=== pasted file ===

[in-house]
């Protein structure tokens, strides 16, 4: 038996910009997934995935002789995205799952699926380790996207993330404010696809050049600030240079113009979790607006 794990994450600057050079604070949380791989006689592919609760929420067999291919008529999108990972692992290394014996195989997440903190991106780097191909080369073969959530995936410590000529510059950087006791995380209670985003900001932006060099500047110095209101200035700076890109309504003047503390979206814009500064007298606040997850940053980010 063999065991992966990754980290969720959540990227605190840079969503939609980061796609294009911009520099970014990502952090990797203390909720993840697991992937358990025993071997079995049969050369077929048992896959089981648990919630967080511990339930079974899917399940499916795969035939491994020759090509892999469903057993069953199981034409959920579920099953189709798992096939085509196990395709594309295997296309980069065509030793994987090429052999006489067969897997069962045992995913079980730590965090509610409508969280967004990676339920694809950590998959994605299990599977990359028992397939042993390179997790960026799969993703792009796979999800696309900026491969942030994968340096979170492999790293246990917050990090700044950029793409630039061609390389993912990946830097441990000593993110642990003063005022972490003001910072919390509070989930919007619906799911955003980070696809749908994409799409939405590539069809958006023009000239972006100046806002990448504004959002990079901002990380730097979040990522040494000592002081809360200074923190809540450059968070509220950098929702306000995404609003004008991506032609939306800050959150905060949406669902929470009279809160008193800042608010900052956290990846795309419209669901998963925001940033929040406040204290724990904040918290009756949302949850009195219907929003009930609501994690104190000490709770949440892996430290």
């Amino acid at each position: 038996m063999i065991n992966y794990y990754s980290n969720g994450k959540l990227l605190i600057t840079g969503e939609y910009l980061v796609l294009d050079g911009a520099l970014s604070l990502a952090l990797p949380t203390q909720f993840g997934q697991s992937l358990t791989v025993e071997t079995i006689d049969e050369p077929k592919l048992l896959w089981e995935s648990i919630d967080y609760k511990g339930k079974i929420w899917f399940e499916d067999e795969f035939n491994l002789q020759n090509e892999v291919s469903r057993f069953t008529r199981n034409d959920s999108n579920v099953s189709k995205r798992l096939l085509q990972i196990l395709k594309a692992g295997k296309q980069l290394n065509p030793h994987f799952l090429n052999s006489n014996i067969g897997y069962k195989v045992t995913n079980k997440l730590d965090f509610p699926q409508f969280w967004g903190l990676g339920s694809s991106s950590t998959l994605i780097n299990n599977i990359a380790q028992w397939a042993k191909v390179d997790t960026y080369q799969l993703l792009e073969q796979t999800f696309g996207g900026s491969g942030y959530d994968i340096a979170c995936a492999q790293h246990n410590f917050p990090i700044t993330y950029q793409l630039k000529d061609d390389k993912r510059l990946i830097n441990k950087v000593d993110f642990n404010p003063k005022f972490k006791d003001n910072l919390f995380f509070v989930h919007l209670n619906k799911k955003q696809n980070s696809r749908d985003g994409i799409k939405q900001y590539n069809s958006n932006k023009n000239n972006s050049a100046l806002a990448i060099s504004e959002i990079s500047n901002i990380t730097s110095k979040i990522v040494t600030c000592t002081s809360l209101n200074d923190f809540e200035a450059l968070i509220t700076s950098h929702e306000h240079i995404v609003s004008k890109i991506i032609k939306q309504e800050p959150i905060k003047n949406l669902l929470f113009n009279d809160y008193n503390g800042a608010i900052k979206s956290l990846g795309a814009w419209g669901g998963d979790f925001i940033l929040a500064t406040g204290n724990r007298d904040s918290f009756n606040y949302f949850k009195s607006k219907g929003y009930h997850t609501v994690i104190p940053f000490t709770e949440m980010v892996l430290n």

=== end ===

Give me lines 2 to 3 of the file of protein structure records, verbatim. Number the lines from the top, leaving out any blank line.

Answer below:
């Protein structure tokens, strides 16, 4: 038996910009997934995935002789995205799952699926380790996207993330404010696809050049600030240079113009979790607006 794990994450600057050079604070949380791989006689592919609760929420067999291919008529999108990972692992290394014996195989997440903190991106780097191909080369073969959530995936410590000529510059950087006791995380209670985003900001932006060099500047110095209101200035700076890109309504003047503390979206814009500064007298606040997850940053980010 063999065991992966990754980290969720959540990227605190840079969503939609980061796609294009911009520099970014990502952090990797203390909720993840697991992937358990025993071997079995049969050369077929048992896959089981648990919630967080511990339930079974899917399940499916795969035939491994020759090509892999469903057993069953199981034409959920579920099953189709798992096939085509196990395709594309295997296309980069065509030793994987090429052999006489067969897997069962045992995913079980730590965090509610409508969280967004990676339920694809950590998959994605299990599977990359028992397939042993390179997790960026799969993703792009796979999800696309900026491969942030994968340096979170492999790293246990917050990090700044950029793409630039061609390389993912990946830097441990000593993110642990003063005022972490003001910072919390509070989930919007619906799911955003980070696809749908994409799409939405590539069809958006023009000239972006100046806002990448504004959002990079901002990380730097979040990522040494000592002081809360200074923190809540450059968070509220950098929702306000995404609003004008991506032609939306800050959150905060949406669902929470009279809160008193800042608010900052956290990846795309419209669901998963925001940033929040406040204290724990904040918290009756949302949850009195219907929003009930609501994690104190000490709770949440892996430290």
């Amino acid at each position: 038996m063999i065991n992966y794990y990754s980290n969720g994450k959540l990227l605190i600057t840079g969503e939609y910009l980061v796609l294009d050079g911009a520099l970014s604070l990502a952090l990797p949380t203390q909720f993840g997934q697991s992937l358990t791989v025993e071997t079995i006689d049969e050369p077929k592919l048992l896959w089981e995935s648990i919630d967080y609760k511990g339930k079974i929420w899917f399940e499916d067999e795969f035939n491994l002789q020759n090509e892999v291919s469903r057993f069953t008529r199981n034409d959920s999108n579920v099953s189709k995205r798992l096939l085509q990972i196990l395709k594309a692992g295997k296309q980069l290394n065509p030793h994987f799952l090429n052999s006489n014996i067969g897997y069962k195989v045992t995913n079980k997440l730590d965090f509610p699926q409508f969280w967004g903190l990676g339920s694809s991106s950590t998959l994605i780097n299990n599977i990359a380790q028992w397939a042993k191909v390179d997790t960026y080369q799969l993703l792009e073969q796979t999800f696309g996207g900026s491969g942030y959530d994968i340096a979170c995936a492999q790293h246990n410590f917050p990090i700044t993330y950029q793409l630039k000529d061609d390389k993912r510059l990946i830097n441990k950087v000593d993110f642990n404010p003063k005022f972490k006791d003001n910072l919390f995380f509070v989930h919007l209670n619906k799911k955003q696809n980070s696809r749908d985003g994409i799409k939405q900001y590539n069809s958006n932006k023009n000239n972006s050049a100046l806002a990448i060099s504004e959002i990079s500047n901002i990380t730097s110095k979040i990522v040494t600030c000592t002081s809360l209101n200074d923190f809540e200035a450059l968070i509220t700076s950098h929702e306000h240079i995404v609003s004008k890109i991506i032609k939306q309504e800050p959150i905060k003047n949406l669902l929470f113009n009279d809160y008193n503390g800042a608010i900052k979206s956290l990846g795309a814009w419209g669901g998963d979790f925001i940033l929040a500064t406040g204290n724990r007298d904040s918290f009756n606040y949302f949850k009195s607006k219907g929003y009930h997850t609501v994690i104190p940053f000490t709770e949440m980010v892996l430290n």